There are several possibilities for a theological-historical interpretation of the creation of life from inanimate material in religious contexts. Theoretically, we might re-identify an adoption of the famous dominium terrae (the divine commission to humankind to rule over the earth according to Gen 1:28). Assuming a favourable view on modern biotechnology, one might refer to human intellect. This gift might place the obligation on man to participate in the new creation, the Kingdom of Heaven. In the late nineteenth century, scientific progress was identified with the striving for the Kingdom of God. Comparable ideas of progress can be encountered in recent American systematic theologies by Ted Peters (2008) or Anne Foerst (2004): Man’s position is very close to the co-creator Dei, as he systematically continues God’s creation. But is this in tune with the theological concept of creation?
At the other end of the scale, the sceptics of this technology rather rely on pretended biblical evidence when judging on synthetic biology and its relation to the divine privilege of creation. The motive “God is the Lord of life” resounds throughout the Old Testament, especially in Genesis 3:22 and later in the statement that all blood belongs to the property of God, who gives and also takes it (Gen 9:4). If life in general belongs to God, it is argued, man is not authorized to question the distribution of properties. Apart form the obvious, performative contradiction (noting that humans have always been deciding on life and non-life), we have to ask whether the manipulation of the biosphere is on the same level as God’s creation.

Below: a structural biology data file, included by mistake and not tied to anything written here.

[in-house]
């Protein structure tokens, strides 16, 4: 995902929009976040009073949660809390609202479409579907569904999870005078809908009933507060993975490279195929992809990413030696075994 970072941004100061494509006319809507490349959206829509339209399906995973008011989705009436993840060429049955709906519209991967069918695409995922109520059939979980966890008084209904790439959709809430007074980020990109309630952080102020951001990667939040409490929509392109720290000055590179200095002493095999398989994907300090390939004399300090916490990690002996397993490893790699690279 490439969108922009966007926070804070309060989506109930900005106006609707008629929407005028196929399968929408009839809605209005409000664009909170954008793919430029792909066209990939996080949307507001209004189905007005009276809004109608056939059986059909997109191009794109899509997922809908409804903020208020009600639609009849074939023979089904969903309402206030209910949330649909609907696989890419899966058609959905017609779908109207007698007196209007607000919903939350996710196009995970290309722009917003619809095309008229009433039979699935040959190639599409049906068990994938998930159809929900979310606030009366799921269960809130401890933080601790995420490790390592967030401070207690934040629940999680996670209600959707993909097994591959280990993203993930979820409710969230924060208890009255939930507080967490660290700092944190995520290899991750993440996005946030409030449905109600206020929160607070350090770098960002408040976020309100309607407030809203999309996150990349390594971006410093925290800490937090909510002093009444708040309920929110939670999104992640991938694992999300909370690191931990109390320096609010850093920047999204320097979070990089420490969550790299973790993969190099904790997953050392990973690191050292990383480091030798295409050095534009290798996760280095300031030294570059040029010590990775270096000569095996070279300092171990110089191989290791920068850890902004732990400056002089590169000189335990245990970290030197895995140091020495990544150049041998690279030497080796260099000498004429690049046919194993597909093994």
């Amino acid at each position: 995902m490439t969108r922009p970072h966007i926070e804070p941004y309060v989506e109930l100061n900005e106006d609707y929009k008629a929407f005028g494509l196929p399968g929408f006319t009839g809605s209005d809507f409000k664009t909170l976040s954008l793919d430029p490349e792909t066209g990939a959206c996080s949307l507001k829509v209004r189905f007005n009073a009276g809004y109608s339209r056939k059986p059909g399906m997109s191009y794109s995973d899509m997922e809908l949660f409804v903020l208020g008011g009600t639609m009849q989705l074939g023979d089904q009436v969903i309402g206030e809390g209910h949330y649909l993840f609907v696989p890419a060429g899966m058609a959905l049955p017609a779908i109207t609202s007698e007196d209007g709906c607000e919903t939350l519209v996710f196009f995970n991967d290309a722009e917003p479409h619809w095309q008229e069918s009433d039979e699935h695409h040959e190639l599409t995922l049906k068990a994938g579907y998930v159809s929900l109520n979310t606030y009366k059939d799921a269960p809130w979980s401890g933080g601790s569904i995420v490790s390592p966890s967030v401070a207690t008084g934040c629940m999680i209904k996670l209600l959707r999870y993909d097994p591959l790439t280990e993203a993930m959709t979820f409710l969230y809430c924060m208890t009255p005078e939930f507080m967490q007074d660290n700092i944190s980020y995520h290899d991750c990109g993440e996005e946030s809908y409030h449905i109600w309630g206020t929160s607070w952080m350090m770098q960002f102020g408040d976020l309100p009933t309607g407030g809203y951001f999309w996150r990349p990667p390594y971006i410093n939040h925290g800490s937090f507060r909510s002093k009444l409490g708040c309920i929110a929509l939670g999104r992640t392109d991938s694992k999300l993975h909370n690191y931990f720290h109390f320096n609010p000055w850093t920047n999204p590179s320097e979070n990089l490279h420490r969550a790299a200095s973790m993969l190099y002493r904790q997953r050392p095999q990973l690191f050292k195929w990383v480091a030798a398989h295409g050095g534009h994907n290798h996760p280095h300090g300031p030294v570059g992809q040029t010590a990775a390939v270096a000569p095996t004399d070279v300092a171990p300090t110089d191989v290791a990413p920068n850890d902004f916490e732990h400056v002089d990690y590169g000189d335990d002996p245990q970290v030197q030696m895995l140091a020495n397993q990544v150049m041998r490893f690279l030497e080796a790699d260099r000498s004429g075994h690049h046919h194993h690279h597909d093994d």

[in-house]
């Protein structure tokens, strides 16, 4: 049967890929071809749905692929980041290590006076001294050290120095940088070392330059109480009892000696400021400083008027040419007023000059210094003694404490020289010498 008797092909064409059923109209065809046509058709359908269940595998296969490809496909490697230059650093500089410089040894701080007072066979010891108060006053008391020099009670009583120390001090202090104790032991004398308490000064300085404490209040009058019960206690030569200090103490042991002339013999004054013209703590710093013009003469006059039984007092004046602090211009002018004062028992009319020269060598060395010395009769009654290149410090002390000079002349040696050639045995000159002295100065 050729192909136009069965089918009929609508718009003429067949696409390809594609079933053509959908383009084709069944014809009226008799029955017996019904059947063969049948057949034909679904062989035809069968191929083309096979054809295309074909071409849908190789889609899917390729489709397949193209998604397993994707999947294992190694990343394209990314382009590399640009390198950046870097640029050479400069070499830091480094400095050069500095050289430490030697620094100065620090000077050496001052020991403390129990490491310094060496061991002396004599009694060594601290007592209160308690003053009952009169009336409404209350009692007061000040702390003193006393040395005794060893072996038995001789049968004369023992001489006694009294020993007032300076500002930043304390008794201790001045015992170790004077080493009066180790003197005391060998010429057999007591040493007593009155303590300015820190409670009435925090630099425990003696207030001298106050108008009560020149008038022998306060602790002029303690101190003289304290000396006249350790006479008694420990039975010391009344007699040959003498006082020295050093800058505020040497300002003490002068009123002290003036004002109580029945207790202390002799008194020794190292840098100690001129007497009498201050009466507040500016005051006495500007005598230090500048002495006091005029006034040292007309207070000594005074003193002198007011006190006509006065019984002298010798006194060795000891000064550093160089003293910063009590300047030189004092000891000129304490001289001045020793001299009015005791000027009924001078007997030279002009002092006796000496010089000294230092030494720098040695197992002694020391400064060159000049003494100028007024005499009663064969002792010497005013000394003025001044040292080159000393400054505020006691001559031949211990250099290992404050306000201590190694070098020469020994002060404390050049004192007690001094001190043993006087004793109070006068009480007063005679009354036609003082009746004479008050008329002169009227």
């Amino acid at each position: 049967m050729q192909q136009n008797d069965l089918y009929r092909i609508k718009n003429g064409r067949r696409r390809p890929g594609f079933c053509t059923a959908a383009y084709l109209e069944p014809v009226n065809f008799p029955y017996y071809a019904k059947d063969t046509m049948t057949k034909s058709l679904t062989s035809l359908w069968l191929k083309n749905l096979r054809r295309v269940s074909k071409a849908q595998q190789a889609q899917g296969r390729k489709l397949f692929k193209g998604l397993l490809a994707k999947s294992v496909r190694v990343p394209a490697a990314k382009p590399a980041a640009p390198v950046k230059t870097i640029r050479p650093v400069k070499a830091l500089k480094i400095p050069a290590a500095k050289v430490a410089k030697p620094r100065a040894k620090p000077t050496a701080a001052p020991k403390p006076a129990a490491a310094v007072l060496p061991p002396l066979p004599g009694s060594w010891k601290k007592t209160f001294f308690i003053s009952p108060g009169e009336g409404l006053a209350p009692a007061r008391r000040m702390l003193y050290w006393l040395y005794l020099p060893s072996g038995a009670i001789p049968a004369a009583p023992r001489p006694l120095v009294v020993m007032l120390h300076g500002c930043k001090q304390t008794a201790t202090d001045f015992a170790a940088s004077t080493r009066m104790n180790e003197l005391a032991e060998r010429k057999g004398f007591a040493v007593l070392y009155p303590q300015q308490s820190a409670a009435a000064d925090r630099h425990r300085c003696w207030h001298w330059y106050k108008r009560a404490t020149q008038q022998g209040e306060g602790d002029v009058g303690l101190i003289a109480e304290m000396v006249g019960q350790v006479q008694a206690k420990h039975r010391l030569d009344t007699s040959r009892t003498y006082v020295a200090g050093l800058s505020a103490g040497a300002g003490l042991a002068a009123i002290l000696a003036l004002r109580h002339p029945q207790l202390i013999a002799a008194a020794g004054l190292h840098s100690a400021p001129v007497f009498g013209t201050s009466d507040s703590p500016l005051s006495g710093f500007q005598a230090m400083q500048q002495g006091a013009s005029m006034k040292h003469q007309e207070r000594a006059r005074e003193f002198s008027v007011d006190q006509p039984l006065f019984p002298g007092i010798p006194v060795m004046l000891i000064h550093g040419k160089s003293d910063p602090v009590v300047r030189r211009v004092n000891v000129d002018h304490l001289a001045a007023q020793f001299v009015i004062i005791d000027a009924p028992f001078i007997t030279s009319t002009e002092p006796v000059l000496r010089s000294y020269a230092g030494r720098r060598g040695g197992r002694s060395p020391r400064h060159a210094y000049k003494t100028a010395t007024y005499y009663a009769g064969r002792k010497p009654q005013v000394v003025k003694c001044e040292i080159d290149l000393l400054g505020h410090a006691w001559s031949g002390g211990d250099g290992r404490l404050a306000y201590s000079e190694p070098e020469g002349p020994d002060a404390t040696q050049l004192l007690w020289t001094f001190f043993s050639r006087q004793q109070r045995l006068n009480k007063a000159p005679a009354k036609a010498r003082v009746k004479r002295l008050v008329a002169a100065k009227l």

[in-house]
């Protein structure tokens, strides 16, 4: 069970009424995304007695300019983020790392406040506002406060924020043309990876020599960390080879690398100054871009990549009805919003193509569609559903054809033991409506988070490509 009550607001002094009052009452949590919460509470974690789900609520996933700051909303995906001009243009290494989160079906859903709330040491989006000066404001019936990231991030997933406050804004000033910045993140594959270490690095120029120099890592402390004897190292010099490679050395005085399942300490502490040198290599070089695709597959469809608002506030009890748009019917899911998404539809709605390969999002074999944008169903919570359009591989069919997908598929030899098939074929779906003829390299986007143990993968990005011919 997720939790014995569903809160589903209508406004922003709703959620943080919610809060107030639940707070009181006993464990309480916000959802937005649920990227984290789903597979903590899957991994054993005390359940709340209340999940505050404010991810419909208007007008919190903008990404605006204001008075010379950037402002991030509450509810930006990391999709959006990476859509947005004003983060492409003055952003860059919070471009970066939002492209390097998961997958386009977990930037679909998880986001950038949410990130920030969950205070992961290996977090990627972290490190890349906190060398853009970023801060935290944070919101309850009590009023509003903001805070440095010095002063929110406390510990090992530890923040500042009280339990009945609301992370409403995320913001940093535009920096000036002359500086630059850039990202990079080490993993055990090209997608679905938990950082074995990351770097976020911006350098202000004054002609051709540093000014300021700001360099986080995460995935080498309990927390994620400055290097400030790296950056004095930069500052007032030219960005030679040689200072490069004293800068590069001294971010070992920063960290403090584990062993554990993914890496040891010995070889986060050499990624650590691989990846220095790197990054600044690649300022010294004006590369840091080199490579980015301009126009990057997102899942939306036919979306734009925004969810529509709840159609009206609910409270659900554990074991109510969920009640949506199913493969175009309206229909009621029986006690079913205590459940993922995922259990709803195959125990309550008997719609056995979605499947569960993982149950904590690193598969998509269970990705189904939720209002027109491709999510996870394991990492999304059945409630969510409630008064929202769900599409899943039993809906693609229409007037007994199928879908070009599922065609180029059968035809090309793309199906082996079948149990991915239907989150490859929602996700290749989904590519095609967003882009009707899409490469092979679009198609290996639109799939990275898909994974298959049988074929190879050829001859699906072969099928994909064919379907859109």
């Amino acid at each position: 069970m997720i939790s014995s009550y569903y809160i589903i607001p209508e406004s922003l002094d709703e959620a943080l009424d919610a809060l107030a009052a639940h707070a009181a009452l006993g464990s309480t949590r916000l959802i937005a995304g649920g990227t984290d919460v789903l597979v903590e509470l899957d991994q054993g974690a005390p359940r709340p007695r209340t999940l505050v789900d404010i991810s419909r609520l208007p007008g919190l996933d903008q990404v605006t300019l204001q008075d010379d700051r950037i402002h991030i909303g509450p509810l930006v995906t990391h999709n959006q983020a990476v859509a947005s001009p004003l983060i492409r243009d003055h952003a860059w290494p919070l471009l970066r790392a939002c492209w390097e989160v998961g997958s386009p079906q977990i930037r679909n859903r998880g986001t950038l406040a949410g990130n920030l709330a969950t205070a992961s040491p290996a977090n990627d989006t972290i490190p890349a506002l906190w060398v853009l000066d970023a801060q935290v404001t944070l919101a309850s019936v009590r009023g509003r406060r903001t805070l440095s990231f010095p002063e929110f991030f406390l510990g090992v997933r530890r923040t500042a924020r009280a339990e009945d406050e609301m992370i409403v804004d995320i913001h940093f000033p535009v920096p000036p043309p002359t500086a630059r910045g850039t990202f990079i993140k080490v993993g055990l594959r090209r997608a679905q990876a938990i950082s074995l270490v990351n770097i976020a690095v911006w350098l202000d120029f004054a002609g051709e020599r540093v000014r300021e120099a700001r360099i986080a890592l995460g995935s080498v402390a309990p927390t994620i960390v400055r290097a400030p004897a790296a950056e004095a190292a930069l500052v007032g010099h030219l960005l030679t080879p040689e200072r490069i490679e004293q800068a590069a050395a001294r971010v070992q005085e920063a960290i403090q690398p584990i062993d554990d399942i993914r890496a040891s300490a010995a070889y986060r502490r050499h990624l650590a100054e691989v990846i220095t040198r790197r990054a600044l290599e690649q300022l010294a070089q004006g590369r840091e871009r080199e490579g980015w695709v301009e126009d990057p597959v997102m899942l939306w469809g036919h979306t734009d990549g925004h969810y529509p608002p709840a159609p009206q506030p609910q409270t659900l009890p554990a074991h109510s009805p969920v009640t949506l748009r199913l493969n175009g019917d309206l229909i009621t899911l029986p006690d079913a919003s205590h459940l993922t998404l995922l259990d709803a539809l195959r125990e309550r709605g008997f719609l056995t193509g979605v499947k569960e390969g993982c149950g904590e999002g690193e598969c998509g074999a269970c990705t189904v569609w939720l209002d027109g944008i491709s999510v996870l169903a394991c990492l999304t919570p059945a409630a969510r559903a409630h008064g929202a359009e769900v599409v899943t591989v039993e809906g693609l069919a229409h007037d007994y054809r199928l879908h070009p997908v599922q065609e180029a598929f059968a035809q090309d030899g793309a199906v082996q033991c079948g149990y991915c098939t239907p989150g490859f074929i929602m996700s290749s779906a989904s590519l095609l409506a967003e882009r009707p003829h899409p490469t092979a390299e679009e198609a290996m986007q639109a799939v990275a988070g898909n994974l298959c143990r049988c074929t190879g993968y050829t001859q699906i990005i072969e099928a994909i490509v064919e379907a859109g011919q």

Hermeneutic reflection is a reliable way to describe the emphatically claimed continuity of divine and human acting on the one hand, and, on the other, the allegedly convincing irreconcilability of the biblical testimony of God as the creator and biotechnology. The concept of creation and particularly its possibilities and limits compared to these two other approaches must be considered. Hence, the question has to be settled whether specific, isolated human actions are qualitatively similar to God’s creative doing and may therefore affect or replace it.
Correspondingly, the notion of creation must be clarified. The fruitful interaction of systematic theology, exegesis and biblical theology has led to an insight which is highly relevant in our context: Creation is not simply a given fact, but it is determined by a specific interpretation of the world. Against the “it was good” (Gen 1), which is not always experienced, a hermeneutic perspective helps to establish an encouraging counterpoint—existential, praising, but also complaining. The insights gained by this approach go beyond creation as a given fact and trace out ways for an adequate coping with the world in which we live. Being allowed to interpret something from the angle of belief may result in questioning common social and scientific conceptions.